The Four Corners states, plus Wyoming and east Nevada
Between 2 and 12 inches
Clayish or sandy locations in semi-deserts and pinyon-juniper woodland, from 4,000 to 8,000 feet
Up to 6 inches long; divided into 9 to 21 leaflets, linear to narrowly oblong
Despite its common name, yellow milkvetch, flowers of astragalus flavus are often white or pale to dark pink; they are produced in elongated clusters of between six and 30. Flowers towards the base of the cluster are quite well-separated. Flowers are attached by short stalks, spreading to ascending; they, the stems and the calyces are covered by woolly, white hairs. Calyx lobes are narrow, and around half the length of the fused part. The banner petal is recurved by around 60 degrees.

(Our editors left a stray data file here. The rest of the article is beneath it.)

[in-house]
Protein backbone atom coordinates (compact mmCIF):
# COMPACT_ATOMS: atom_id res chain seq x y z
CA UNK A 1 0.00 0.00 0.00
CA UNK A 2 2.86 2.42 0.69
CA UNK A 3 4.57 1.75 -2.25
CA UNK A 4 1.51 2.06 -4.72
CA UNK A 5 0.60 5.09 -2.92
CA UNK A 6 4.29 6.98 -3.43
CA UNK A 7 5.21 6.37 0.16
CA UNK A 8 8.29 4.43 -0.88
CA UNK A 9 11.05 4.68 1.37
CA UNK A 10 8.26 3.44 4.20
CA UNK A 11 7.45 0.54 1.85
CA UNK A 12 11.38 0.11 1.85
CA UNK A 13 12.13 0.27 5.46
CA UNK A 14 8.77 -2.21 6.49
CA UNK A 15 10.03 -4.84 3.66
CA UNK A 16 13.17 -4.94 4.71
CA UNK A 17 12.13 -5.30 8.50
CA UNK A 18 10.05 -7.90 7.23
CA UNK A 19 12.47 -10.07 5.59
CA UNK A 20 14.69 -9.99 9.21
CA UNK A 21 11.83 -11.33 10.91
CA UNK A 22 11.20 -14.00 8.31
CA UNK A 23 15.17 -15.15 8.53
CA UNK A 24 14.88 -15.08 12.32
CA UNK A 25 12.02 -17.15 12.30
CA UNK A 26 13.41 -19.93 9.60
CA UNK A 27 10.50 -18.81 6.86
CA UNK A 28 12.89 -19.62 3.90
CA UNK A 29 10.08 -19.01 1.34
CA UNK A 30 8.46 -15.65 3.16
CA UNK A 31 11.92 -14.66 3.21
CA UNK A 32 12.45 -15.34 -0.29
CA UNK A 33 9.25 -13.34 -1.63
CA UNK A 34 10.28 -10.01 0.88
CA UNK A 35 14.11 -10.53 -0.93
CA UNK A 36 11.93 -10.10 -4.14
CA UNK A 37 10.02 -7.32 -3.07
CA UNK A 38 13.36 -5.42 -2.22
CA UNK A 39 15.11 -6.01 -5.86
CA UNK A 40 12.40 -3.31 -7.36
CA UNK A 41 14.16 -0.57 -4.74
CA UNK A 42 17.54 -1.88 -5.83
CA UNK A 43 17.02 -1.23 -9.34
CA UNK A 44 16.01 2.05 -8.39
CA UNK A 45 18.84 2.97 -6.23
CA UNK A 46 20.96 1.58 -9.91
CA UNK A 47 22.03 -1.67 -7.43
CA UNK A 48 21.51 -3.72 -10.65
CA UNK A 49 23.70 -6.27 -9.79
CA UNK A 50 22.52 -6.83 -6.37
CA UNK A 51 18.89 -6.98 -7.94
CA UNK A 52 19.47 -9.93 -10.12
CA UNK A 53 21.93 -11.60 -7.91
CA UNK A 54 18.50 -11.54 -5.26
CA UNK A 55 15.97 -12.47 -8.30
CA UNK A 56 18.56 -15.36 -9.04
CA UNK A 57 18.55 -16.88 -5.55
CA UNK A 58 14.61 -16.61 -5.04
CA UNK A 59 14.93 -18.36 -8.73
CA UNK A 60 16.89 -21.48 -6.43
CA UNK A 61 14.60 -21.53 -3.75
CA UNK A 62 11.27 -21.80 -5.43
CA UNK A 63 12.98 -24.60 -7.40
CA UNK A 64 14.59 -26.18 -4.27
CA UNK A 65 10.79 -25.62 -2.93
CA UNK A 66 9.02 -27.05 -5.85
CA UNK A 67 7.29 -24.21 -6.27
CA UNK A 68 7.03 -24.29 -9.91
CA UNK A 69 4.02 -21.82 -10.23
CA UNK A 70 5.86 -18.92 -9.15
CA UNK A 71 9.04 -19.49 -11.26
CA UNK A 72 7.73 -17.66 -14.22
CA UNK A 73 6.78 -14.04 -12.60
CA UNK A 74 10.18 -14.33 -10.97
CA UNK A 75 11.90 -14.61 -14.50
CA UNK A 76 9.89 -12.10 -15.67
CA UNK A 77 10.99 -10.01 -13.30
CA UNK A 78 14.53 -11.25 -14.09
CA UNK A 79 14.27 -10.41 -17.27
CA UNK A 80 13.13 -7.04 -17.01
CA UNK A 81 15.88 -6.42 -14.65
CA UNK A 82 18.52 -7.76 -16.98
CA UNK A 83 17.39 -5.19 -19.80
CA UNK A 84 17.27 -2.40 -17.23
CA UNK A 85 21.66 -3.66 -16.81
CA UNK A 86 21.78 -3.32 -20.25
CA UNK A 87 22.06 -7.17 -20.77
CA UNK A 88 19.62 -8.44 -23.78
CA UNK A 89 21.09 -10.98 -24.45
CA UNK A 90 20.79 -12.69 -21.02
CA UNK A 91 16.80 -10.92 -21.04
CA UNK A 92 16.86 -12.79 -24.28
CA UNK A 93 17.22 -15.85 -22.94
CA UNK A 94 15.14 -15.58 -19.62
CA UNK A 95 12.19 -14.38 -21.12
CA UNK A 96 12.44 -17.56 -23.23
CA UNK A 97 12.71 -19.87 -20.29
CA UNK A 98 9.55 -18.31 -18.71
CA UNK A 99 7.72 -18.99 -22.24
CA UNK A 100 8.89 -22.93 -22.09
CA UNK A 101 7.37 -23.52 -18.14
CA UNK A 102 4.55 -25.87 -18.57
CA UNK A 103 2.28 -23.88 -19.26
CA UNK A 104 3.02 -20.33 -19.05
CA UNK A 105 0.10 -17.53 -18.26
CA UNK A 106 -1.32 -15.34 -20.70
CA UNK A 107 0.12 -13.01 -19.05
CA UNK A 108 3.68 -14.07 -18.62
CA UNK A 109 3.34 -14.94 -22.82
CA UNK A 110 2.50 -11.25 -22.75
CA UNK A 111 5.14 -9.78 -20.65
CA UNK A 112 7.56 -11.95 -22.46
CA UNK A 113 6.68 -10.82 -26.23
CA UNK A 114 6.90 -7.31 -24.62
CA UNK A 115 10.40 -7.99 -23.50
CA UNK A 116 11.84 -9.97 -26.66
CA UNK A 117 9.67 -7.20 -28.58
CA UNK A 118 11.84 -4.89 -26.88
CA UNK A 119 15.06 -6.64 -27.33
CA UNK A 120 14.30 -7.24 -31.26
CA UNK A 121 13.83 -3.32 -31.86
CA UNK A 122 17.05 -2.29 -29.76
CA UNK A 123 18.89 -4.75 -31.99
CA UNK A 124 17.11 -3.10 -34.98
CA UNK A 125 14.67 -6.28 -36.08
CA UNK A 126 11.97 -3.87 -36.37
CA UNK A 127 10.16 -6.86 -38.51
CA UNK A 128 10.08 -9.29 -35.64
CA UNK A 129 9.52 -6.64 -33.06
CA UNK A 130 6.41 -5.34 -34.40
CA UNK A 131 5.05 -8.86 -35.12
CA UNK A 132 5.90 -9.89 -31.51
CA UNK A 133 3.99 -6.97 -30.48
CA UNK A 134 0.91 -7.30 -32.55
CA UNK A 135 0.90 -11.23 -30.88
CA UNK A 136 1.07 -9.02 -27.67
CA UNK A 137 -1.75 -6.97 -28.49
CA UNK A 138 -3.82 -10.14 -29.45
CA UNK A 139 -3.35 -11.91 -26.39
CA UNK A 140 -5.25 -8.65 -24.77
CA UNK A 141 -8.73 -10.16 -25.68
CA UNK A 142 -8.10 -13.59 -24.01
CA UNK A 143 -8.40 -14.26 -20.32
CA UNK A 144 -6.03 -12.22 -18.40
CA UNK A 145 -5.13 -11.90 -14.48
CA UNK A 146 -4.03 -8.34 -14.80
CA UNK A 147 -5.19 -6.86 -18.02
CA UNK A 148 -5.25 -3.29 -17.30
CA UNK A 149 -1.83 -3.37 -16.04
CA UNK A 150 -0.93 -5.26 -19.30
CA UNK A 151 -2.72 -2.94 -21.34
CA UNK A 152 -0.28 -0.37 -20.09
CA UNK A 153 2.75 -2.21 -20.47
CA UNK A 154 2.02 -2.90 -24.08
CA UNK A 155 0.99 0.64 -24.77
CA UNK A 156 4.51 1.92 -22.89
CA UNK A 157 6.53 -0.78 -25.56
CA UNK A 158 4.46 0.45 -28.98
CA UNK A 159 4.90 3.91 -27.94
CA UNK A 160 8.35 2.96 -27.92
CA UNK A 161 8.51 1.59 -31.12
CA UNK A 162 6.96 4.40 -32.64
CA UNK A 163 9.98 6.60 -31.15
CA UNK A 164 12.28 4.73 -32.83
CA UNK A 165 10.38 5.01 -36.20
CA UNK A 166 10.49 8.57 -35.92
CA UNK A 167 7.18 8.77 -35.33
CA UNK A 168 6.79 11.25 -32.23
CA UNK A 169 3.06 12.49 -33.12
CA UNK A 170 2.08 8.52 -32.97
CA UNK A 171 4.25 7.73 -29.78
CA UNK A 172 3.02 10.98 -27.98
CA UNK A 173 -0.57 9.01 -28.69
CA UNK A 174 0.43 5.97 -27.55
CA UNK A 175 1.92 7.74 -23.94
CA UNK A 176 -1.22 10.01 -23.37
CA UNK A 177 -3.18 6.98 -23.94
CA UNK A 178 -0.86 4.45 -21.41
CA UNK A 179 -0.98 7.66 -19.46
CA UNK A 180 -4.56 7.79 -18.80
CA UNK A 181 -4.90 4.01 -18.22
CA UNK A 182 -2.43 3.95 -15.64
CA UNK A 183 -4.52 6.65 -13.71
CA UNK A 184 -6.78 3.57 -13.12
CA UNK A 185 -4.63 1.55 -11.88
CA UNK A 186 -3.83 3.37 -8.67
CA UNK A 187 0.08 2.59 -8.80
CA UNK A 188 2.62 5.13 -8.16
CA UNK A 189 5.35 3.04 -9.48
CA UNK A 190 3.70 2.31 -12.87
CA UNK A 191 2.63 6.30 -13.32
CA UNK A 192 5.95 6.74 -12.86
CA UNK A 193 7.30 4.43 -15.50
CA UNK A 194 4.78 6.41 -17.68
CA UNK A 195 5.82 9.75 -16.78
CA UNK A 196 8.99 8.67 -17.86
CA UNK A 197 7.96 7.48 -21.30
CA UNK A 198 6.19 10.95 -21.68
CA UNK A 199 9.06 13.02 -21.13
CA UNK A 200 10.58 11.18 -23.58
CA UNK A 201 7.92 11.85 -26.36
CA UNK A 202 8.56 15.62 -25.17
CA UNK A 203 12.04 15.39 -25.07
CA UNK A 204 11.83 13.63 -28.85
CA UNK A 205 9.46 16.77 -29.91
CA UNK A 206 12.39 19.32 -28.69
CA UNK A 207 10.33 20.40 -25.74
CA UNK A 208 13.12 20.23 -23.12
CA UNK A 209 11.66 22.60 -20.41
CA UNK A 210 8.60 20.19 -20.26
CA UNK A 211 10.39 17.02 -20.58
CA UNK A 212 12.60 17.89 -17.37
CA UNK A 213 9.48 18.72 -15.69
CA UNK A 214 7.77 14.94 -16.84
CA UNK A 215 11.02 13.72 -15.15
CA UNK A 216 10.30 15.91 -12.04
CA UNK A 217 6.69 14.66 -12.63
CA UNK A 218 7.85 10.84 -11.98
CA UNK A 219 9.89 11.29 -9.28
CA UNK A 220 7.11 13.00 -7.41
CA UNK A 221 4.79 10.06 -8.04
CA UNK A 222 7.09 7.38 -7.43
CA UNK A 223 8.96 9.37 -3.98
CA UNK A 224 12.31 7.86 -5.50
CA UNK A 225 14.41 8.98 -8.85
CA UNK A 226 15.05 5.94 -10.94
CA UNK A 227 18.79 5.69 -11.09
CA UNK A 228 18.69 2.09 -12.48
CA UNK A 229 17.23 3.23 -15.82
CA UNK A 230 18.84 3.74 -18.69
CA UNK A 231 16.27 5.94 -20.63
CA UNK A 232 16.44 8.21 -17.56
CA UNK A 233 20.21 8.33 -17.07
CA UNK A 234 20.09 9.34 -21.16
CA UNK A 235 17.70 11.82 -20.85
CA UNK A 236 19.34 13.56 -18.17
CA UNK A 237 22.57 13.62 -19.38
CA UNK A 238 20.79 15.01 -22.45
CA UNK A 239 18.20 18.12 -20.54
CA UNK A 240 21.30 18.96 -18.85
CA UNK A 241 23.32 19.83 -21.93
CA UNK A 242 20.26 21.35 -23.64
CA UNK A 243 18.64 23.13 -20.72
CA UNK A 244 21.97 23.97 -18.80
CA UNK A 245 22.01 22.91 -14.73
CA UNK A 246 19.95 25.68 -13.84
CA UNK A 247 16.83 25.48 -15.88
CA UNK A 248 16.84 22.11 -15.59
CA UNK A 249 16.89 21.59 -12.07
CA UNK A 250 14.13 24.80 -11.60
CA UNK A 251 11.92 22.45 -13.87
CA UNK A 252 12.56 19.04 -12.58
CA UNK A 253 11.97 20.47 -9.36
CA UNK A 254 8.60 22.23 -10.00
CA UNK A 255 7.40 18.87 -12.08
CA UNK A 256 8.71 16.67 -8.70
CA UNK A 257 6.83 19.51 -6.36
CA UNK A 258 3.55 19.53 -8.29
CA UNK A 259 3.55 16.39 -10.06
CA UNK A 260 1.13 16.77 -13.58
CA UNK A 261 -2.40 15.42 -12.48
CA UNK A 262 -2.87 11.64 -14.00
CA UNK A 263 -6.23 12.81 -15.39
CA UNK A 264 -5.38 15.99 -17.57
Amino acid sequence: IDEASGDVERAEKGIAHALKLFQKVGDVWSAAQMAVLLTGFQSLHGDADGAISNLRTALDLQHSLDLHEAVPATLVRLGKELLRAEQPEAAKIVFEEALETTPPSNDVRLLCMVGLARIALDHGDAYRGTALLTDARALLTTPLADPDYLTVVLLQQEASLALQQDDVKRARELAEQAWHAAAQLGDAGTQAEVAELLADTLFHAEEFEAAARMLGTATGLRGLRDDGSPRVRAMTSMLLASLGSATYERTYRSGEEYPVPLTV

The leaves are quite distinctive as the leaflets are unusually long, narrow, and widely separated. They are up to one inch in length, often folded along the midvein, and have an even covering of short strigose hairs, pressed against the surface. Plants produce many leaves and stems, and often form large colonies with large numbers The flowers are held above the leaves. Seed pods are sessile, oblong and lightly hairy, and up to half an inch in length.